Ellen’s Isle

Ellen's Isle, Loch Katrine

Ellen’s Isle, one of the islands of Loch Katrine, plays an important role in Sir Walter Scott’s ‘The Lady of the Lake’.    It’s also known as Eilean Molach, and appears to be a natural island despite its crannog-like shape.   Canmore, the database of the Royal Commission on Ancient & Historical Monuments of Scotland, says that it was a stronghold of the MacGregors in the mid-16th century, but adds that “the island is thickly wooded which may obscure any surviving buildings or fortifications.”

As for the word ‘molach’, one of its meanings in Gaelic appears to be ‘rugged’;  I also wonder if there may have been some connection with St Moloc or Moluag, a 6th century Irish missionary who founded a church on the island of Lismore in Argyll.   This is pure speculation, however.

Meanwhile, here are some photos of Loch Katrine, taken in late August, along with a few lines from ‘The Lady of the Lake‘.   Set in the 1500s, this is a tale of rebellion and intrigue, rivalry and romance;  its heroine, Ellen Douglas, is wooed by three suitors including Roderick Dhu, Chief of Clan Alpine.  She lives with her family on the wooded island in the loch.

Far up the lengthened lake were spied
Four darkening specks upon the tide,
That, slow enlarging on the view,
Four manned and massed barges grew,
And, bearing downwards from Glengyle,
Steered full upon the lonely isle;
The point of Brianchoil they passed,
And, to the windward as they cast,
Against the sun they gave to shine
The bold Sir Roderick’s bannered Pine.
Nearer and nearer as they bear,
Spears, pikes, and axes flash in air.
Now might you see the tartars brave,
And plaids and plumage dance and wave:
Now see the bonnets sink and rise,
As his tough oar the rower plies;
See, flashing at each sturdy stroke,
The wave ascending into smoke;
See the proud pipers on the bow,
And mark the gaudy streamers flow
From their loud chanters down, and sweep
The furrowed bosom of the deep,
As, rushing through the lake amain,
They plied the ancient Highland strain.

Canto Second, ‘The Island’ from ‘The Lady of the Lake

Loch Katrine Aug 2015 9Looking up Loch Katrine from Brenachoile Point

Loch Katrine Aug 2015 28The paddle steamer Sir Walter Scott takes visitors on a cruise around the loch

Loch Katrine Aug 2015 11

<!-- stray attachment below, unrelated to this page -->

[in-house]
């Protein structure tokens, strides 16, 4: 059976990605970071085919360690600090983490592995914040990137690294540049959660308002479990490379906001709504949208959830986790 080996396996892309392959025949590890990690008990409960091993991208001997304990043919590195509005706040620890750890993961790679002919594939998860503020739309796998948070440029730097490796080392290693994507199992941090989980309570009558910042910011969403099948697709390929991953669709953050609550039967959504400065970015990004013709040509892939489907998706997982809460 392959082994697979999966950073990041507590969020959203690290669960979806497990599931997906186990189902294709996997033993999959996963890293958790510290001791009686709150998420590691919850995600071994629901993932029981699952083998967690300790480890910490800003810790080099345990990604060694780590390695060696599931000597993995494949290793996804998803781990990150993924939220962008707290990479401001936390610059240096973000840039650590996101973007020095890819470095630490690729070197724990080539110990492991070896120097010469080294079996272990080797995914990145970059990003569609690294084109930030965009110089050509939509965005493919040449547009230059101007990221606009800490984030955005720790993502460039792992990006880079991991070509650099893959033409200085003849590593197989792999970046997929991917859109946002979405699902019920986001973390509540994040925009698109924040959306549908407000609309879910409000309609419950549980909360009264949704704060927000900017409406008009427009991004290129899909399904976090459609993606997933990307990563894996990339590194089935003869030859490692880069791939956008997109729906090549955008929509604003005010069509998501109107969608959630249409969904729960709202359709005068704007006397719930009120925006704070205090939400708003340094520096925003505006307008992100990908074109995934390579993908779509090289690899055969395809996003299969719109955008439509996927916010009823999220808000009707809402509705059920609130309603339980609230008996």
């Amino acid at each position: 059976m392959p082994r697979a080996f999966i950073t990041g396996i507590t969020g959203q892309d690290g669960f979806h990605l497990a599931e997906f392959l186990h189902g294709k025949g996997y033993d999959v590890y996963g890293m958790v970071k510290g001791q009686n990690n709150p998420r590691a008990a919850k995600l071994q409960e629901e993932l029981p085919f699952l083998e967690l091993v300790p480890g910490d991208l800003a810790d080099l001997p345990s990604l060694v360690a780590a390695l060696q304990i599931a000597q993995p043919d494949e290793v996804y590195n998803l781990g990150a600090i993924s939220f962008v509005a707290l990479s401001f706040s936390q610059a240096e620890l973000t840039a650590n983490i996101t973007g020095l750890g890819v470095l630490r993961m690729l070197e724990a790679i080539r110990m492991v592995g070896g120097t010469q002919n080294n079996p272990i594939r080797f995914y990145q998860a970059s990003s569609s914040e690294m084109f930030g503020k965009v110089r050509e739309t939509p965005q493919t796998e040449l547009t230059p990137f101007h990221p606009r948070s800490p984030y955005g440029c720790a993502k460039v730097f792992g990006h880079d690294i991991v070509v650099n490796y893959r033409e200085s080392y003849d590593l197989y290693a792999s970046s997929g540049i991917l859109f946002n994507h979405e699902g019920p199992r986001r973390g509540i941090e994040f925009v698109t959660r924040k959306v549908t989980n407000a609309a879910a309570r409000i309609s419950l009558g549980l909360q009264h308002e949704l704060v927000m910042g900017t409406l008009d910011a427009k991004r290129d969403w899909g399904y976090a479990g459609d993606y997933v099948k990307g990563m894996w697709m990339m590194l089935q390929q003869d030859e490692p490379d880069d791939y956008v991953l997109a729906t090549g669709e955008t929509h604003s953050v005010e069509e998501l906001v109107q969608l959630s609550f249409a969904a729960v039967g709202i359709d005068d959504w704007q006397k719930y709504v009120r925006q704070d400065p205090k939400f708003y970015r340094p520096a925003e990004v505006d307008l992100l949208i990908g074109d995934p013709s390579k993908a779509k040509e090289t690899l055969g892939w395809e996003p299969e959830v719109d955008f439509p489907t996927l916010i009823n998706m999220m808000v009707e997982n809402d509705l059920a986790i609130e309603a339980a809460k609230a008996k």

Sources:

More information on visiting can be found at www.lochkatrine.com

Photos copyright © Jo Woolf

Comments

  1. It’s certainly thickly wooded. Could you get any more trees on that island? Incredible. Have you been on the steamer? I haven’t but I’d like to.

    • No, I haven’t been on the steamer, Lorna – to be truthful it isn’t really my kind of thing although the scenery is beautiful. I’d prefer to see it on my own, ideally from a kayak or something! But the whole Sir Walter Scott thing seems to be triggering off quite a few ‘coincidences’ in my life at the moment!

      • That’s curious, perhaps his ghost is following you around, guiding you to look into his past. I thought about going on the steamer earlier this year but the crowds of people shown in photos on the website put me off so I know what you mean about a kayak, that would be much nicer.

      • Haha, that’s a thought! When I visit Perth I walk up from the station, past his statue, and then up Scott Street, to visit the Fair Maid’s House, whose name he coined himself; and just recently I find that an old graveyard near Callander that I re-visited two weeks ago (a new post coming soon) is mentioned in The Lady of the Lake. My maiden name is Scott. Soon I shall probably start writing in rhyming couplets!🙂
        Yes, there were way too many people on that boat for my liking – coach loads of them, but after all it was a bank holiday weekend!

      • Ooh, I see what you mean, it’s eerier than I thought. I’m looking forward to the graveyard post.

  2. Yes, what mystery is hidden by those trees, would be wonderful if there were any remains🙂

  3. lovely place to see and consider, thank you for sharing.
    you have so many articles that interest me, i shall be back for another visit.

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